Briefly, participants were assessed for PLE at age 13 and exactly 1 year later using semi-structured interviews based on self-report questionnaires. In this study, only children with PLE within the past 6 months from the time of assessment were identified as PLE-positive. First, they were asked to respond to a brief self-report questionnaire. This questionnaire included the Adolescent Psychotic-Like Symptom Screener (APSS), which can screen the general adolescent population for PLEs33. The APSS comprises seven items concerning PLEs as follows: hallucinations (visual and auditory) and delusions (mind reading, reference, being spied on, being in control, and grandiose ability). For each question, there were three possible answers: “No, never,” “Maybe,” and “Yes, definitely.” Second, to assess PLE, experienced psychiatrists (S.A., M.M., and K.S.) interviewed all patients by looking at their APSS responses about the details of their experiences and the timing of the experience. If the child answered “Maybe” or “Yes, definitely” to any of the seven items of the APSS, the responses were cross-examined in a semi-structured interview using each of the seven related symptoms from the Scales for the Assessment of Positive Symptoms to obtain an observer’s assessment of the symptoms. In particular, the psychiatrists asked for details to determine if they were PLEs for those with the “Maybe” response. We recorded each positive symptom episode and its frequency in the previous 6 months. Interviewers also checked whether positive symptoms were experienced when the adolescent was in a hypnagogic and hypnopompic state, had a fever, or had been drinking alcohol or using drugs. Third, after each interview, three psychiatrists held consensus meetings (S.A., M.M., and K.S.) to review each interview record. Participants were rated as having “definite” PLEs without attributions if there was consensus among all three psychiatrists. The baseline PLEs were assessed when patients were 13 years old. All patients underwent follow-up PLE assessment just after a year.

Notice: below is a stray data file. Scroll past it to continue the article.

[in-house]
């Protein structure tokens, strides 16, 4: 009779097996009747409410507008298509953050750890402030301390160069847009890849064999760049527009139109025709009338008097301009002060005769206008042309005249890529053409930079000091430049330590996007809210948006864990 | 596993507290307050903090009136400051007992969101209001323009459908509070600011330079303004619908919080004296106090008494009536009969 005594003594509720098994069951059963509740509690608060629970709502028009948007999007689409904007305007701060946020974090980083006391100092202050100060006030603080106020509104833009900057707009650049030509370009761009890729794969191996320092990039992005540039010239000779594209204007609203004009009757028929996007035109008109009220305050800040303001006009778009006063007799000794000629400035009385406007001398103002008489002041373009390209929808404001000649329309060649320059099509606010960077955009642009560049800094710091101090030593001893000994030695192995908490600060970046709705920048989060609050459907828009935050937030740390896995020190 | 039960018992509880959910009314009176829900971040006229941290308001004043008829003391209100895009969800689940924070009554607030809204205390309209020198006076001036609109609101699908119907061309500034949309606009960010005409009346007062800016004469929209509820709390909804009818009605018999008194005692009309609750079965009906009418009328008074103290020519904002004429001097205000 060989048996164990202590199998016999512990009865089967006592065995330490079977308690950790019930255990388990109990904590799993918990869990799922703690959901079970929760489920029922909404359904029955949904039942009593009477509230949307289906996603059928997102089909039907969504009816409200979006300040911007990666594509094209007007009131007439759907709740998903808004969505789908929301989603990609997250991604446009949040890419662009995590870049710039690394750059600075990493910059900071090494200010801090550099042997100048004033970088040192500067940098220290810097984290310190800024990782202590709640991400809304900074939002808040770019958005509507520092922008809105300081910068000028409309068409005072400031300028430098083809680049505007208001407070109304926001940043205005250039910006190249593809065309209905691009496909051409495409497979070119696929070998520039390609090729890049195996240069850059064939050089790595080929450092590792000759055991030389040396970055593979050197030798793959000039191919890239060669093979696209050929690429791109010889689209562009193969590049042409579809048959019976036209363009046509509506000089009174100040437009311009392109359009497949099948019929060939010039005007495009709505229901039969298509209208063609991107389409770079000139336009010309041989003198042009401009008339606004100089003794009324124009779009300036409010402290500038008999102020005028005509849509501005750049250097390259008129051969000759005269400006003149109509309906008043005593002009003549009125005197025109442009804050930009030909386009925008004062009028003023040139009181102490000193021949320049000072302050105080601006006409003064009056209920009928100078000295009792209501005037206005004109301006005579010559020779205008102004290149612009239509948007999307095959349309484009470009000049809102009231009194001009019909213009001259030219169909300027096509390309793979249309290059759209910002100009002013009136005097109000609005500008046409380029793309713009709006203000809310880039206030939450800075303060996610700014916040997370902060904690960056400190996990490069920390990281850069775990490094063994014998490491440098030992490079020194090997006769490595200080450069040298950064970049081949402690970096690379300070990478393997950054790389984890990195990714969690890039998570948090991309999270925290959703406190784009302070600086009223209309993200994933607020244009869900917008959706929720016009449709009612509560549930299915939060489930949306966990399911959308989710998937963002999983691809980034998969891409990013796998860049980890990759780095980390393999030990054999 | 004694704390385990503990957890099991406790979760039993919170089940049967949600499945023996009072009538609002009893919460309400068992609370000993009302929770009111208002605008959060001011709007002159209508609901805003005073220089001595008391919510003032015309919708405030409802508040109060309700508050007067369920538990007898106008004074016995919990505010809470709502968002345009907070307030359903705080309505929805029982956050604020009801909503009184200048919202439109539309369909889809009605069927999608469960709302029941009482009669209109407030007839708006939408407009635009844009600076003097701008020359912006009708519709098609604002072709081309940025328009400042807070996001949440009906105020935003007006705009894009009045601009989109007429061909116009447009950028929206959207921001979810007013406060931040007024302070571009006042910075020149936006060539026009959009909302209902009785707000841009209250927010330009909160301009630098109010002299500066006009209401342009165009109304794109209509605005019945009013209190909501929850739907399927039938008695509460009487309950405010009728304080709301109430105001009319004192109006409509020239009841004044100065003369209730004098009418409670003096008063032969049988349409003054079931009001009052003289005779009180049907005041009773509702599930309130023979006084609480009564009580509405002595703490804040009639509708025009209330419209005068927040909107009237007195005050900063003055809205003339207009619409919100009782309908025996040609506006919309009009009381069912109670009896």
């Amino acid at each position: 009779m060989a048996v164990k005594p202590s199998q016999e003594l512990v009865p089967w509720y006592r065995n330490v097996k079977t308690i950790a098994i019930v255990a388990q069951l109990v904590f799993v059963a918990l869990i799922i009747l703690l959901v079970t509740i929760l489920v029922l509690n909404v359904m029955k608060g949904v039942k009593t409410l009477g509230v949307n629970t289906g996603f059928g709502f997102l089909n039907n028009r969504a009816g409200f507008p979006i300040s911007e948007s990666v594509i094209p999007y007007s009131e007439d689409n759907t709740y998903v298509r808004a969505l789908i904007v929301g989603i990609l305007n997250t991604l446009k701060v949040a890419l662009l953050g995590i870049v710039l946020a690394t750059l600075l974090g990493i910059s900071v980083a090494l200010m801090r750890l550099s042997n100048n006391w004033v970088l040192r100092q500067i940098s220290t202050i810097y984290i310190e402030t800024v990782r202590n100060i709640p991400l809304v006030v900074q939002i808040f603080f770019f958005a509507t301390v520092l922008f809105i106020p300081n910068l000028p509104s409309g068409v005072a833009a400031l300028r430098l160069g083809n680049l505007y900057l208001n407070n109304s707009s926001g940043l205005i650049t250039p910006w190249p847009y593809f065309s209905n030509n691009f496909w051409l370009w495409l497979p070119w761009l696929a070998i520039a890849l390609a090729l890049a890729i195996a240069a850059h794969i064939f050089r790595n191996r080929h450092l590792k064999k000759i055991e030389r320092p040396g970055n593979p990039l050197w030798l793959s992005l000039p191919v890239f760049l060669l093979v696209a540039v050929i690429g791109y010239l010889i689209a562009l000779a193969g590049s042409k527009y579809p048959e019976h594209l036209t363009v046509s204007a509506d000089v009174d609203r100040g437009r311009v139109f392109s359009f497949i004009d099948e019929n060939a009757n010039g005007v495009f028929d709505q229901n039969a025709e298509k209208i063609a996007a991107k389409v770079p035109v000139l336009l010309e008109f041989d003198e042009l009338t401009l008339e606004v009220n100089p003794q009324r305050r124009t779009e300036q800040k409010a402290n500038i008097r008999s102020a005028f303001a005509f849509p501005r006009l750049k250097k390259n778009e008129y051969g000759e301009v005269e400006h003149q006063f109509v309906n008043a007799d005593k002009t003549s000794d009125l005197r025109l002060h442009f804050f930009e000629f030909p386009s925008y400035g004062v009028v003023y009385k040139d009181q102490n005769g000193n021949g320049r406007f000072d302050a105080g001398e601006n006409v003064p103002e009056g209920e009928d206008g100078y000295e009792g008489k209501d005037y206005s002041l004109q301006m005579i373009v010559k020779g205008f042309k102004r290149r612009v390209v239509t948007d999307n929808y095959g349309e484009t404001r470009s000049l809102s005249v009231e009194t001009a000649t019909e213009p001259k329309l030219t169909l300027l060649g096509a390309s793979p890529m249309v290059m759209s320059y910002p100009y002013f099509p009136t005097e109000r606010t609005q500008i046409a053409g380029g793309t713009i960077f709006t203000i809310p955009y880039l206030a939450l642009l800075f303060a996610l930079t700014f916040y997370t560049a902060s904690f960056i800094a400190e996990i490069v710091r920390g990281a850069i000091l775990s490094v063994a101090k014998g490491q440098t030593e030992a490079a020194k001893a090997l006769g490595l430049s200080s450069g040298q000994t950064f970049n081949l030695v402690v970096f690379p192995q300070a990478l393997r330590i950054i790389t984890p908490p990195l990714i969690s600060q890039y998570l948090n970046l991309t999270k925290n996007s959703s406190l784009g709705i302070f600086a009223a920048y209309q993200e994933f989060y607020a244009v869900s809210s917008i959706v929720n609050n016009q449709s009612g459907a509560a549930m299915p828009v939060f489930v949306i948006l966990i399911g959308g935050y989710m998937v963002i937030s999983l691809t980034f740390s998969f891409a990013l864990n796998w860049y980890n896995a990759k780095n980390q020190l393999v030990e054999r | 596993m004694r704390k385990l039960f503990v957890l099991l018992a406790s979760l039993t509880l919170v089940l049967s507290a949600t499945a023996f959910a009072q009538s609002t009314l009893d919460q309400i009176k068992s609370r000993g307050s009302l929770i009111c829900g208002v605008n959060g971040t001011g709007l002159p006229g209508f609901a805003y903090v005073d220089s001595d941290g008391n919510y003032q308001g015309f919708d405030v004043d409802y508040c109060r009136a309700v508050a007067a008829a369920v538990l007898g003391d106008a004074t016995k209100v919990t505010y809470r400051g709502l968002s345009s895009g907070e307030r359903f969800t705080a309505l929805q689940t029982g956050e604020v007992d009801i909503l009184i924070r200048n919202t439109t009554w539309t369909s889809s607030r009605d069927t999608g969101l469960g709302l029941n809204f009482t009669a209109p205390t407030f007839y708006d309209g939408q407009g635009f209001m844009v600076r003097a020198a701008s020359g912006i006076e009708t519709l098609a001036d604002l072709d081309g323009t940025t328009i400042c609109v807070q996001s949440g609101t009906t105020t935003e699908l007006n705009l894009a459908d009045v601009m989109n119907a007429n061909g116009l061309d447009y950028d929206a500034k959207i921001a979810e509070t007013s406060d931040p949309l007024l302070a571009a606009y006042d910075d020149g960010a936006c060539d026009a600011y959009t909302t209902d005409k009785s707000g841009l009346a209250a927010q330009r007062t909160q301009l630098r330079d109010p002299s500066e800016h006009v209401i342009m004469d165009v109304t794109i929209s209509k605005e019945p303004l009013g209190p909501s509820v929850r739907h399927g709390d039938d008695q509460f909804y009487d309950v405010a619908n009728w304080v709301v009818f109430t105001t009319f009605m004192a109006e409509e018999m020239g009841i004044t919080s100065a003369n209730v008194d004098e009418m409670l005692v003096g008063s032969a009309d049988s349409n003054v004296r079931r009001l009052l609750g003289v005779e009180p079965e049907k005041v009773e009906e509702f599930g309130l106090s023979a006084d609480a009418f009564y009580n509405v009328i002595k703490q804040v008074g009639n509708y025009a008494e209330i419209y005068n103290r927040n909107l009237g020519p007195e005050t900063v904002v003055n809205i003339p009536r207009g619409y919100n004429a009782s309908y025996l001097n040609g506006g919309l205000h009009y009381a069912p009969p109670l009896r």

We defined the following four groups based on the longitudinal profiles of PLEs across the two-time points (baseline and follow-up): the no-experience group (i.e., individuals without PLEs at both time points), the remitted group (i.e., individuals with PLEs at baseline and without PLEs at follow-up), the incident group (i.e., individuals without PLEs at baseline and with PLEs at follow-up) and the persistent group (i.e., individuals with PLEs at both time points). The participants for miRNA-seq analysis showed concordant results between seif-report questionnaires and interviews.